Whither directing our course
Every Mason should carefully read and
digest the speech to the Cornerstone Society
of the Pro Grand Master, the Marquess of
Northampton, reproduced on pages 41-45
of this issue.
It is a wake-up call to the Craft, and sets
out what needs to be done to make
Freemasonry relevant in the 21st century –
indeed, to survive. In essence, every Mason
has a duty to promote the tenets of the Craft
to non-Masons. Its future lies in our hands.
Lord Northampton underlines the
absolute essential of educating not only
Masons but the wider general public into
the meaning and substance of Freemasonry.
He writes: “If we all make the effort to
explain Masonry to laymen in suitable terms
we could really make a difference to the way
we are perceived. Above all, we must stress
how enjoyable it is. The brotherhood will
surely come to an end if it ceases to be fun.”
One problem is that too many Masons
are still reluctant to talk about the Craft –
even if they think they are competent
enough to do so. As Lord Northampton
explains: “The time has come to talk openly
and freely about our rituals with anyone
who is interested, as long as we take care
not to dilute the effect the ceremonies will
have on future candidates.”
Crucially, he points out that Masons need
to spend more time on why Freemasonry
was formed than on when. This is where,
first, the education of Masons themselves
comes in, and the proposal for Lodges to
appoint Orators to provide well-written
papers takes on added significance.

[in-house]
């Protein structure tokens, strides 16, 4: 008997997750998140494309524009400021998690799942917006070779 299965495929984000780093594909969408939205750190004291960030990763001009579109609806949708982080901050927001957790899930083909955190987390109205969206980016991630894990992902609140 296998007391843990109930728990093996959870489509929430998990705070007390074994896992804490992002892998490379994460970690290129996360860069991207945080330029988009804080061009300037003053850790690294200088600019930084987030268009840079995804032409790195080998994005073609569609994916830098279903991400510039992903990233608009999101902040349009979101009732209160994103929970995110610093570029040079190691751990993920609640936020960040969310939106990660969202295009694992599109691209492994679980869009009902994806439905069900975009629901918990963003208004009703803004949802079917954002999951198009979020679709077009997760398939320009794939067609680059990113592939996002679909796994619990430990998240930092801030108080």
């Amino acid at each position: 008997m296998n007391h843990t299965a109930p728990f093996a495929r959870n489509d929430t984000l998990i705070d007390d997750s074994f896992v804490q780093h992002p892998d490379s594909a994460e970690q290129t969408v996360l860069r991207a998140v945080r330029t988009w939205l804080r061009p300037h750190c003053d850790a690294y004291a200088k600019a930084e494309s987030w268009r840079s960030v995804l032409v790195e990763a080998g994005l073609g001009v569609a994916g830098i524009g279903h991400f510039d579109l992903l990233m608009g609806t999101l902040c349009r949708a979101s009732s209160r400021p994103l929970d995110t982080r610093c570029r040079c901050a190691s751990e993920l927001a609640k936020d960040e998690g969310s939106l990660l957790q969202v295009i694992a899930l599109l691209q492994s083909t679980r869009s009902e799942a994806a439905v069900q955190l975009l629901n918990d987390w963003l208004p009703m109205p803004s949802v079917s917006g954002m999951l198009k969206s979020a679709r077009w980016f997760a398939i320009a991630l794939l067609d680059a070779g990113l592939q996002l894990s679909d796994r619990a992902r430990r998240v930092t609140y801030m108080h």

After all, if Masons cannot explain to
themselves the raison d’être of Masonry,
how can they tell the uninitiated wider
world? As Lord Northampton rightly
puts it, doing nothing is not an option.
This call to action from the Pro Grand
Master is in the light of some stark statistics
which he reveals in his article. English
Freemasonry has lost at least 40% of its
membership in 30 years, although that
decline has slowed in the past two years.
However, in the same period the number
of Lodges has increased, but far too many
have too few members. Candidates are raced
through the three Degrees without properly
understanding them, and into the various
offices right up to the Chair with barely a
pause for breath.
Meanwhile, the number of initiates has
fallen 30% in the past ten years, and in the
next 25 years English Freemasonry could
have shrunk by half – one Lodge in every
two will have disappeared.
So, while it is essential to bring more men
into Masonry, it is also essential to put more
Masonry into men. Every Lodge should
now discuss how it intends to improve that
education, every Province needs to have
a programme of education in hand – and
many are already hard at work in this area.
That “daily advancement in Masonic
knowledge” to which all Masons have
signed up now takes on added meaning
– and urgency.
Notice should be taken of the strong
advice from the Board of General Purposes
(see p12) about approaches to and from
the broadcast media about Freemasonry.
Basically, while it is not intended to
prevent Masons voicing their views, it is
best to contact either the Communications
Department at Freemasons’ Hall or the
Provincial Information Officer first.
In particular, brethren are asked not to
voluntarily approach the media to solicit
coverage. It is important that Masons who
do go on such programmes are experienced
and properly briefed beforehand.
This applies whether the programmes
are going out nationally or locally.
It is important that anyone taking part
in such programmes has received the
due authorisation to do so.
There has been a renewed interest in
Freemasonry by the broadcast media, so
never forget that, as Masons, we have all
been taught to be cautious.
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